Sunday, April 29, 2012
Casshan and Me
The character Casshan (or Casshern) was first introduced to Japanese audiences in a 1970s anime series, but that wasn't the version I saw. In 1993, the story was reimagined as a four-part limited series called Casshan: Robot Hunter. The Sci-Fi Channel edited this series into a two-hour film and showed it on their "Saturday Anime" feature, a weekly treat that introduced a whole generation of American kids to the very different kind of cartoons that got made on the other side of the Pacific Ocean. I tuned into Saturday Anime often, but it was always mixed in with the more traditional cartoons I was into at the time. I'd usually flip back and forth when one went to commerical, but Casshan was the first one that really held my attention. I was about 11 or 12 and had never seen an animated story with this level of intense action and drama. It absolutely blew me away. It starred an android in a dorky/awesome outfit whose preferred combat move was a karate chop that could split a robot in half. He also had a robot dog that could breathe fire. What more could a kid ask for? My mother happened to walk in during a scene where Casshan shouted "Damn you!" to his nemesis, the Black King (Android BK-1). She expressed her surprise and I indignantly replied, "Mom, this isn't for kids."
Rewatching it so many years later was an emotional experience. That distinctive style of late 80s/early 90s anime feels iconic at this point and I even kept the cheesy English dubbing on because that was what I remembered. I was able to recall how magical this was for me as a child, but as an adult it's clear it's not quite a masterpiece. The storyline lifts shamlessly from Terminator, Star Wars and a little bit of Mega Man. Characterization is barely given any thought. The boobilicious outfit worn by Casshan's love interest is ridiculously impractical for a war zone. The environmentalist elements of the story make less sense the more you think about them - why would the Black King resort to using nuclear weapons if he's so concerned about preserving the planet?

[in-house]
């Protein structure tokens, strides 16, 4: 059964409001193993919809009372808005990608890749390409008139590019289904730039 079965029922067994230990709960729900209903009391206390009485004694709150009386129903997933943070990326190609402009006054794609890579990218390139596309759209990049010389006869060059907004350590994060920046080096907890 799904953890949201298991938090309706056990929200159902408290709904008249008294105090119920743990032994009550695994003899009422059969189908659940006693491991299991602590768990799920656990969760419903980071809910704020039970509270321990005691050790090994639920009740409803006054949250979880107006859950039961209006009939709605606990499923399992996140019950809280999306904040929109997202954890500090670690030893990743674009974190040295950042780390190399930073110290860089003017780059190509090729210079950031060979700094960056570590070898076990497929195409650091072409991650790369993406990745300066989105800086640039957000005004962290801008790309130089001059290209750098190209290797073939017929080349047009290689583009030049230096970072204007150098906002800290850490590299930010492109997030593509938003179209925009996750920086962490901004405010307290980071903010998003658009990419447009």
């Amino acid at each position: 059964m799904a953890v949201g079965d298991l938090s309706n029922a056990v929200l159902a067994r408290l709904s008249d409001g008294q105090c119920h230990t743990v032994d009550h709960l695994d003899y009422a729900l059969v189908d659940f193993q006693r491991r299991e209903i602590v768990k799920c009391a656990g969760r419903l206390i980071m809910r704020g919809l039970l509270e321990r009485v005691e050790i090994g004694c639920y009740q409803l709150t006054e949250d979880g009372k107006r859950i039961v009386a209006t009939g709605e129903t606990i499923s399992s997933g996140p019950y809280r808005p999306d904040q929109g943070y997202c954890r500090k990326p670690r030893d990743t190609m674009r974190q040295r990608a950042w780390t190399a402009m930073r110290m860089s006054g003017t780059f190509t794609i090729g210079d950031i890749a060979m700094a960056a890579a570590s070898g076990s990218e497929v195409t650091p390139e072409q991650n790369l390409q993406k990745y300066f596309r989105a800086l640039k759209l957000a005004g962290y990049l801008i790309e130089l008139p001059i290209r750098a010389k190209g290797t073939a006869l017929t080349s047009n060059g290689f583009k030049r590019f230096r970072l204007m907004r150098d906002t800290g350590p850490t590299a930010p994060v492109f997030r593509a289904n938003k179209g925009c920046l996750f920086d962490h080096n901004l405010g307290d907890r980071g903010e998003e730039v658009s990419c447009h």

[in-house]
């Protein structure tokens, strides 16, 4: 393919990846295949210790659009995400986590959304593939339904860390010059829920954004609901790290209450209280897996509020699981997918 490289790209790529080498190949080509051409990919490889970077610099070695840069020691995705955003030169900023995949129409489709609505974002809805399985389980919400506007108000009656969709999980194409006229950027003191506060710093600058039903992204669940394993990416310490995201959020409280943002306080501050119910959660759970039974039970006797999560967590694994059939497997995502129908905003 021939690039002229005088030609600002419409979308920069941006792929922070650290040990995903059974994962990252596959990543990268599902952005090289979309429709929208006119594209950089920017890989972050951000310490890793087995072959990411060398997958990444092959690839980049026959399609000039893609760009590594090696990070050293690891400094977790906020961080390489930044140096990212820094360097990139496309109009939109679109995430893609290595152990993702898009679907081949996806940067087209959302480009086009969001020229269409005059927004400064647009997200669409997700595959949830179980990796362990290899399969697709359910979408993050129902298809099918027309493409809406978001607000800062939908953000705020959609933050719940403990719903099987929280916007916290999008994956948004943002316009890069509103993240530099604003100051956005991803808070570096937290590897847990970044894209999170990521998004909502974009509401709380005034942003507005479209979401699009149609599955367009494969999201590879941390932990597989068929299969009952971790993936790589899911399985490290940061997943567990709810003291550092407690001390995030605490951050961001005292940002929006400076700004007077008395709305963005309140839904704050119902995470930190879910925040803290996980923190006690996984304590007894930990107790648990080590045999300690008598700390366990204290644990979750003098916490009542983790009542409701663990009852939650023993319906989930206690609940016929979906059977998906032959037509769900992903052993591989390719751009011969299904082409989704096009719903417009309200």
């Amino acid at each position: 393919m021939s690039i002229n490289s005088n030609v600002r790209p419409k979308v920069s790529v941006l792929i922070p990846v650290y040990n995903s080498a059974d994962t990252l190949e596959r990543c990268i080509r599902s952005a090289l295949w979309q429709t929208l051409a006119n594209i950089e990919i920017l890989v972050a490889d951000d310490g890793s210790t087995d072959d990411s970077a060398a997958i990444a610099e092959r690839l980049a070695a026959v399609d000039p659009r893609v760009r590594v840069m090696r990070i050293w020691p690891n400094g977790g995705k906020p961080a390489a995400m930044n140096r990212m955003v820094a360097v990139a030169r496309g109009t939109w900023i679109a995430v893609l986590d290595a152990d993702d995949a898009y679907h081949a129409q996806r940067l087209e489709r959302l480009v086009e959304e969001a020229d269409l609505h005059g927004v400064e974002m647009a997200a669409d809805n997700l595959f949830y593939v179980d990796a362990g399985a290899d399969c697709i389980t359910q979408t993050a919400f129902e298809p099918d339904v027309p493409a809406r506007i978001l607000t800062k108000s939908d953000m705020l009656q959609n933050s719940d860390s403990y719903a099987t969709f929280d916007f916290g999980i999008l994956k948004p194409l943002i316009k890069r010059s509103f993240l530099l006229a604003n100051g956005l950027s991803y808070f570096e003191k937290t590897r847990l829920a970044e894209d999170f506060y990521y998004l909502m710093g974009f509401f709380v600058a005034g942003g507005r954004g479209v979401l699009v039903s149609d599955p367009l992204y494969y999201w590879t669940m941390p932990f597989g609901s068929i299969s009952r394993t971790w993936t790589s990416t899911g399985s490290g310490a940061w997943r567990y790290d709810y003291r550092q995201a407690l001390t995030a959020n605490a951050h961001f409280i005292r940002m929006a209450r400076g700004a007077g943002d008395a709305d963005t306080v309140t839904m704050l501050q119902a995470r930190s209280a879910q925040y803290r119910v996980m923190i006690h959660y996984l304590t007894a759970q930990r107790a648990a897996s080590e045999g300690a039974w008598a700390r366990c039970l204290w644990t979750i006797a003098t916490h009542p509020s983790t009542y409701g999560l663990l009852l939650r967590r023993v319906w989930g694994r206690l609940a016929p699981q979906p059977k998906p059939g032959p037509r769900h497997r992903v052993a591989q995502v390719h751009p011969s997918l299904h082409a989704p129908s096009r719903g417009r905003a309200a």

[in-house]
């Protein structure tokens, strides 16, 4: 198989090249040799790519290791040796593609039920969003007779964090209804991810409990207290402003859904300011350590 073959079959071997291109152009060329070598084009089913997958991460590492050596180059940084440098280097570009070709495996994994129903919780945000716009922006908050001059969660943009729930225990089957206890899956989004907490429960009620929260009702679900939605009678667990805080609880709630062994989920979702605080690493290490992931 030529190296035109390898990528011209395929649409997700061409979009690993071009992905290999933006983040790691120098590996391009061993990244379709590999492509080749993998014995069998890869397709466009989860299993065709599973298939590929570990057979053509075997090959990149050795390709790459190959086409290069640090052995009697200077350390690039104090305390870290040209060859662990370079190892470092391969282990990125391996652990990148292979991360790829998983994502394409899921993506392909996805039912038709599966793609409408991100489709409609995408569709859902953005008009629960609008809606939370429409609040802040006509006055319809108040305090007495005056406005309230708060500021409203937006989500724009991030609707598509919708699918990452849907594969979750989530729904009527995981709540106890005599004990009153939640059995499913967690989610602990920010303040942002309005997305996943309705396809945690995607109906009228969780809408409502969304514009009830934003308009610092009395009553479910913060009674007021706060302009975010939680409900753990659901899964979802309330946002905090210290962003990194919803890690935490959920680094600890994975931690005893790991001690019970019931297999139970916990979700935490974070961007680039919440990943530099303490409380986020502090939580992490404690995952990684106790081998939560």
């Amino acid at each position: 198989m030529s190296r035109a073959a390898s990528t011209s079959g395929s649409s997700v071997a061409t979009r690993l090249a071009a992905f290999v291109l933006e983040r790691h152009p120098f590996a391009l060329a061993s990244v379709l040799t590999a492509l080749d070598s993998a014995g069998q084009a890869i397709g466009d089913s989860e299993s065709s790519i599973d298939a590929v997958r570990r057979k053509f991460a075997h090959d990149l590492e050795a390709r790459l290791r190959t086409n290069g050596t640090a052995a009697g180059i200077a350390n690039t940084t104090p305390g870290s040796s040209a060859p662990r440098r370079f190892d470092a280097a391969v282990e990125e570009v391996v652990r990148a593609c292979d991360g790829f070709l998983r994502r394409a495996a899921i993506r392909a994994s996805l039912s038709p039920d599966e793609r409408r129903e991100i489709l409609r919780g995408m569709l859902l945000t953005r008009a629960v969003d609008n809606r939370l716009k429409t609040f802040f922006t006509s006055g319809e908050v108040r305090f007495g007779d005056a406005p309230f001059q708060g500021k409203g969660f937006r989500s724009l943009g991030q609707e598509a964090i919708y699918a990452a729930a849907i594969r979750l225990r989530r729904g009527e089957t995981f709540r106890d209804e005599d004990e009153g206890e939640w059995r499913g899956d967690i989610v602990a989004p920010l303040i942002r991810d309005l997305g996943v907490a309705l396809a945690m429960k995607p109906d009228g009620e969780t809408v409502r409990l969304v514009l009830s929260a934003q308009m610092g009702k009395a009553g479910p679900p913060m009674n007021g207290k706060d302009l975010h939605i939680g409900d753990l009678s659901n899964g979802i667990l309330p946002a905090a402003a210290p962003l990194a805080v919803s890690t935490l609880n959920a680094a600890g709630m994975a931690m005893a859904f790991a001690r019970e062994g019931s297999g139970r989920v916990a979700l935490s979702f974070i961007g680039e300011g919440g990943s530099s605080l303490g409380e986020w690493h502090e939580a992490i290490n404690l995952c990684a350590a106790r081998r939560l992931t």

However, those are the comments of a movie buff with thousands of films under his belt. Sometimes I feel like my younger self's reaction is the one that deserves more attention. Indeed there are moments of real drama within this two hours and the ending is grandiose and moving in a fashion that only anime can pull off. My firsthand knowledge of how powerful this film can be for a child gives it a special kind of value that can't be compromised by any standard cinematic/storytelling flaws.
Right around this time, I also got my first look at other anime shows out there, including Teknoman (which will probably gets its own entry after I rewatch that). A couple of years later came the one-two punch of Dragon Ball Z and Satoshi Kon's Perfect Blue. After that, there was no going back. But my fondness for anime, and perhaps for animation in general, can be traced right back to Casshan. Who says cartoons rot your brain?